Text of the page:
When every brother we meet immediately gets sized up for marriage we often have ridiculous expectations no one will ever meet. Those expectations can lead to the begrudging resignation to singleness and “waiting for the Lord” to send a miracle. Or we tend to opt to date like the world and pray for a miracle in a different sense entirely.

In my experience neither of those options really goes well. Miracles do happen and the Lord does bring beauty out of messy beginnings, but we don’t get extra credit for that and we make life exponentially more challenging for ourselves when we live outside God’s guidelines. When we think about dating only as a means to marriage and not an opportunity to make a friend, learn something, and have fun we begin to believe and operate as if we have ownership of a person at first sight/crush/conversation/date/etc. We become so focused on marriage we skip actually getting to know the human being in front of us and mentally marry a small sliver of a person we hardly know.

Under this dating being about marriage mentality we see our brothers as commodities to be evaluated and discarded or obsessed over. We believe and are told we cannot and should not initiate anything with a man. A woman initiating can tend to be two extremes: desperately needy or unGodly therefore avoided at all costs. If you’re in the desperately needy category I urge you to work that stuff out before you date. If you’re in the avoidance category foregoing initiating entirely, know that you ultimately end up coming across as closed off, stuck up, or unapproachable. Middle ground is good ladies.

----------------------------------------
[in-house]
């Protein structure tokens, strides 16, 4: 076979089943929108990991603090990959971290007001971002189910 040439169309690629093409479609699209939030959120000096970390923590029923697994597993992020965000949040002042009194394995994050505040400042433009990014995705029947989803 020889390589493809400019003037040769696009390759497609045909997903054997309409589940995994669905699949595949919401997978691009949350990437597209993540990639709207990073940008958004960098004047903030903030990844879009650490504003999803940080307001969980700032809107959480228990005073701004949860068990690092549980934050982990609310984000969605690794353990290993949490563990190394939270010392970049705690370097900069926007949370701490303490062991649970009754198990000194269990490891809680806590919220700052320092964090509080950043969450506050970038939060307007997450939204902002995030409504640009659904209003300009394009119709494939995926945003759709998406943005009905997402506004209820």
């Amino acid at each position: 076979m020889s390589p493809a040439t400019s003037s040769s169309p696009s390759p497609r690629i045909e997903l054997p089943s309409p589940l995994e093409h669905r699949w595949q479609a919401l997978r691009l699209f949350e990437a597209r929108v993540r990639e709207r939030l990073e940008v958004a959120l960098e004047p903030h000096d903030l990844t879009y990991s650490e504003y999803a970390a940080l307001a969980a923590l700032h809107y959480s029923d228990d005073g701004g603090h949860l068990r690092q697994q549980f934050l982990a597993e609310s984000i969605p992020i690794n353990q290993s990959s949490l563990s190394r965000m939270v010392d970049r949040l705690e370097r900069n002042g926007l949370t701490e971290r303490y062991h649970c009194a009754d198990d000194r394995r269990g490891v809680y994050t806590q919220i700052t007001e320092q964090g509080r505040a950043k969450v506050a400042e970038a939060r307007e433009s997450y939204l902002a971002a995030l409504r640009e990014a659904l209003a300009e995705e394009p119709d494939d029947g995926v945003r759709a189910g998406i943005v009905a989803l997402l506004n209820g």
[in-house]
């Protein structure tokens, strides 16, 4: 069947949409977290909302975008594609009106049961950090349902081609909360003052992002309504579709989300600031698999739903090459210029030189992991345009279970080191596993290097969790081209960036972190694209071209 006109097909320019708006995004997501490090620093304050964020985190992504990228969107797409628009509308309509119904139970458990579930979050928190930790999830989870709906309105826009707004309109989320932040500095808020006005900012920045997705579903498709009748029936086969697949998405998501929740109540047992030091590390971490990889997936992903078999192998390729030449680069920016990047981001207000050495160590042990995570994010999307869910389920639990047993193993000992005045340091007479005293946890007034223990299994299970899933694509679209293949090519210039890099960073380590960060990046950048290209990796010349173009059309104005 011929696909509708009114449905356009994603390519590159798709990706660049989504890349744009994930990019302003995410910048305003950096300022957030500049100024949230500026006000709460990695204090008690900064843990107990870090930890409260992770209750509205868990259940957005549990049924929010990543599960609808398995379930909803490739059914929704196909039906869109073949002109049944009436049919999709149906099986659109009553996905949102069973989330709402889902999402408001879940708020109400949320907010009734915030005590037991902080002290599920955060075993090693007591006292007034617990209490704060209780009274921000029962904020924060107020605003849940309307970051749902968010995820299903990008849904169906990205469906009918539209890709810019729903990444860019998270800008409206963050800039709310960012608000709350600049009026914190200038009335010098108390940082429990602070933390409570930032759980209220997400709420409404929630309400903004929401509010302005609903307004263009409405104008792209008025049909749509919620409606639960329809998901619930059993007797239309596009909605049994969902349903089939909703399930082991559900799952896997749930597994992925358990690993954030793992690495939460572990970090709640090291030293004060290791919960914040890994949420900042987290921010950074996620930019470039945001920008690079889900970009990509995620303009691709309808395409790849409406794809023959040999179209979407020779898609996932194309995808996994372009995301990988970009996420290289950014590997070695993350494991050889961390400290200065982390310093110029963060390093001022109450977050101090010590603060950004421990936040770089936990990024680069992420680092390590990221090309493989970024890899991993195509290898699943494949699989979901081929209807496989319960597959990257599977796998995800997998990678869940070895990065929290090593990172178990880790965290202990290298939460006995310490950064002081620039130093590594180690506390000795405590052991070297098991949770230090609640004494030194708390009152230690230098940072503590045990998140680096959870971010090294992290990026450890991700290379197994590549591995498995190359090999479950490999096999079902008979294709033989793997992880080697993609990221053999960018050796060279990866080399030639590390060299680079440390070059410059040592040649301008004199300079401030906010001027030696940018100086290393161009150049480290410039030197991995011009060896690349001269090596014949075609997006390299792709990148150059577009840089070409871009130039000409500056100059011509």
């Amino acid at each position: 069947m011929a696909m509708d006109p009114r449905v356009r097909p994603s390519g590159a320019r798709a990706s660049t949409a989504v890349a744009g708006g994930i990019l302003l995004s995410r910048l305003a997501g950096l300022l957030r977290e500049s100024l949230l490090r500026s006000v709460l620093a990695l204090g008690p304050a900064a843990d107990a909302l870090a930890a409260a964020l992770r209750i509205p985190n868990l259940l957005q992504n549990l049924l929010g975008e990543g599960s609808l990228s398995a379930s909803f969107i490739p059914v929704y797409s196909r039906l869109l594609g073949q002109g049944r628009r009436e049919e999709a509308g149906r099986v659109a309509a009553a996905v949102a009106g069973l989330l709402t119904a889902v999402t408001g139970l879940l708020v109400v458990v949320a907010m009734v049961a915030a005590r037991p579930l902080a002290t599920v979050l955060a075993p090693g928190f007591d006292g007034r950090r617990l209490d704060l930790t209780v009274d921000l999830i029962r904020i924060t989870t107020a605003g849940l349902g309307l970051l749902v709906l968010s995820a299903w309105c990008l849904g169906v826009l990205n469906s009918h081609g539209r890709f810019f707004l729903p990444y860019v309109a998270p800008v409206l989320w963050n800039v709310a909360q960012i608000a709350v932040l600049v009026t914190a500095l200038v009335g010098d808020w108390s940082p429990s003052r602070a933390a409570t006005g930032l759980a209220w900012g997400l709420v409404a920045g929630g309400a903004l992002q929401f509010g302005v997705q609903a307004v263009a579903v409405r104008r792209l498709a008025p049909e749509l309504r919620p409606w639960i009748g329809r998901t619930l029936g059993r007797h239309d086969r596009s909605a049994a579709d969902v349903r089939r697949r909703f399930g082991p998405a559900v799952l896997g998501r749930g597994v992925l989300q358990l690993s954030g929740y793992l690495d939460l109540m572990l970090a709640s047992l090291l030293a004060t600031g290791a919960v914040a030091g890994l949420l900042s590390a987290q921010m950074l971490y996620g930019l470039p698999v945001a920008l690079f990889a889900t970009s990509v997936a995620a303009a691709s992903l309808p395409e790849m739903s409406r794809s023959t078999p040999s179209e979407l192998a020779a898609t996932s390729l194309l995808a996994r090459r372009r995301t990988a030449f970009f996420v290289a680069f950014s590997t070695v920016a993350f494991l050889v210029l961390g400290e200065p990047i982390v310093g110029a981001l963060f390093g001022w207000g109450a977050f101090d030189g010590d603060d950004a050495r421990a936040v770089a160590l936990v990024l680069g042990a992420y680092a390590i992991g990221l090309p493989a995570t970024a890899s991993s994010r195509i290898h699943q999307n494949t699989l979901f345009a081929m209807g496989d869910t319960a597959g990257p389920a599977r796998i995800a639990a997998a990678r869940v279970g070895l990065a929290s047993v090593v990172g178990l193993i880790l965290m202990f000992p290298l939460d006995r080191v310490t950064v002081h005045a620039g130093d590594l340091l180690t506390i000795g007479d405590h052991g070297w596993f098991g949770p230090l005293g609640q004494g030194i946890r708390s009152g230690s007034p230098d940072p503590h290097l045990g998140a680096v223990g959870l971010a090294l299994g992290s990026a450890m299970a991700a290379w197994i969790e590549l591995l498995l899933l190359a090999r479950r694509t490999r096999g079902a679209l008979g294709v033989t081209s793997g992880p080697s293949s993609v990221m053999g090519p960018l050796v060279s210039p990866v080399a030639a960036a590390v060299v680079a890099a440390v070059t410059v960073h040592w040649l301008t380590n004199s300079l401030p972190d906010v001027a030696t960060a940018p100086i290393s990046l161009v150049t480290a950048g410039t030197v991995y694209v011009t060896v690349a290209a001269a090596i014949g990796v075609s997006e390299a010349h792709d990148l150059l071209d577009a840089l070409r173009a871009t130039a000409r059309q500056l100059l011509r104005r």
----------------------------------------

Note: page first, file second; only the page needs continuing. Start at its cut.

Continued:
We do our brothers no favors when we demand they initiate even “hello” while we huddle in our sister circles and refuse to make eye contact with them; all the while silently praying one of them will risk walking up to a group of six women and pick one of us to talk to. And then we get mad at them when they don’t…and when they do…
Have mercy. Think about it; walking up to six women circled up and talking is mildly terrifying to anyone – male or female.

Let’s consider what it might look like to make dating about friendship* instead of marriage.

Because the best ones {marriages}, the ones that last, are built on friendships.

*Spending one-on-one time with members of the opposite sex whether on formal dates or informal hangouts (via texting or in person) i.e. building a friendship will naturally lead to an increased attachment from at least one party. Be careful and wise with how long you subject yourself to that stage of a male/female friendship ambiguously and how often you {as a female} initiate interactions. If you find you are wanting more and there is no initiation on his part or progression toward something serious, then you would be wise to change your behavior. You will guard your heart from unrequited love and subsequent bitterness and you will love your brothers well. And, your changed behavior may just prompt him to realize he does enjoy your company and he’ll want to do something about the present lack.